The Creeping Garden
directed by Tim Grabham and Jasper Sharp
Arrow Academy, Cinema iloobia
“Slime” and “Mold” are two words that by themselves are disgusting, and together are even more of a nightmare soup. But these obscure life forms (Plant? Animal? Both? Neither? ) recycle everything from sheep skulls to food waste to agar and without them, the world would pile up with detritus. The film approaches the molds not as Sci-Fi invaders but as an obscure part of our world you may never have noticed. The film effectively uses micro-photographs and time lapse to make some of the most beautiful science animations I’ve seen. But the production team goes farther: they visit a “Bio-music” machine that uses the slime molds to activate a piano; the result is weird, scary music backing everything with a creepy sound track.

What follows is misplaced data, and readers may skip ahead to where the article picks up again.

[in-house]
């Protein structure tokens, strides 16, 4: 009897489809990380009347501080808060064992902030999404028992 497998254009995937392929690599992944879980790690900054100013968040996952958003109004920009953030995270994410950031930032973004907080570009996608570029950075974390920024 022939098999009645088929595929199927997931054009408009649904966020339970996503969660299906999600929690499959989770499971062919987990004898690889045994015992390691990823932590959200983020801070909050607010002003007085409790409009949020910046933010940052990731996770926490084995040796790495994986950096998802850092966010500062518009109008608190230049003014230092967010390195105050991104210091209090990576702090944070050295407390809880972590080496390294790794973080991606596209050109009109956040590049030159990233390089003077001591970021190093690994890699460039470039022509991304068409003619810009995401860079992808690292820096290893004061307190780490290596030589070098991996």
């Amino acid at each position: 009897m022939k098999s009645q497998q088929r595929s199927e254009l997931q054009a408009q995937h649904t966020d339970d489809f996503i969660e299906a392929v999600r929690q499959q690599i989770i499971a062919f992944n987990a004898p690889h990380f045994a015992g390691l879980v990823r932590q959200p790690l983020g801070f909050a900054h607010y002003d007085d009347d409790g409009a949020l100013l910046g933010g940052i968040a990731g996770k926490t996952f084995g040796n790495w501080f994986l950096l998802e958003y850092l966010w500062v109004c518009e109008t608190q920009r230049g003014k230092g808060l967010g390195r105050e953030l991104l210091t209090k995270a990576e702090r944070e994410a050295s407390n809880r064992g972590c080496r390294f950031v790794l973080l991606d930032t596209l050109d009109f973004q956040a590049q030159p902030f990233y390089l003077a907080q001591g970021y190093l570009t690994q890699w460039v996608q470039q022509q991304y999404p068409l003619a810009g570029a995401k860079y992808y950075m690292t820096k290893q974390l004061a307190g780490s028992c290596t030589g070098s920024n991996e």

There’s scenes of total scientific geekiness, scenes of serious laboratories, scenes of trees decaying time lapse. Slime molds sniff around at food products and consume or ignore them, lines like “Physarium Polycephalum Growth on Agar in Petri Dish (with Oat Flakes)” pass our eyes. The special features go far: one shows how the “Bio-music” sound track was created. After a few minutes of engineering double talk around a grand piano with very arty wires spewing from its guts, we visit a Bio-music concert with an audience dressed in black staring intently a man in front of the piano. Bio-music flows, one giant chord crashes, and they all leave to discuss the meaning of the entire thing. Dig through the extras to see a handy identification guide, visits to museum quality molds, and very approachable explanations make this one of the true great science films circulating today. Slime mold: Sexier than you’d ever imagine.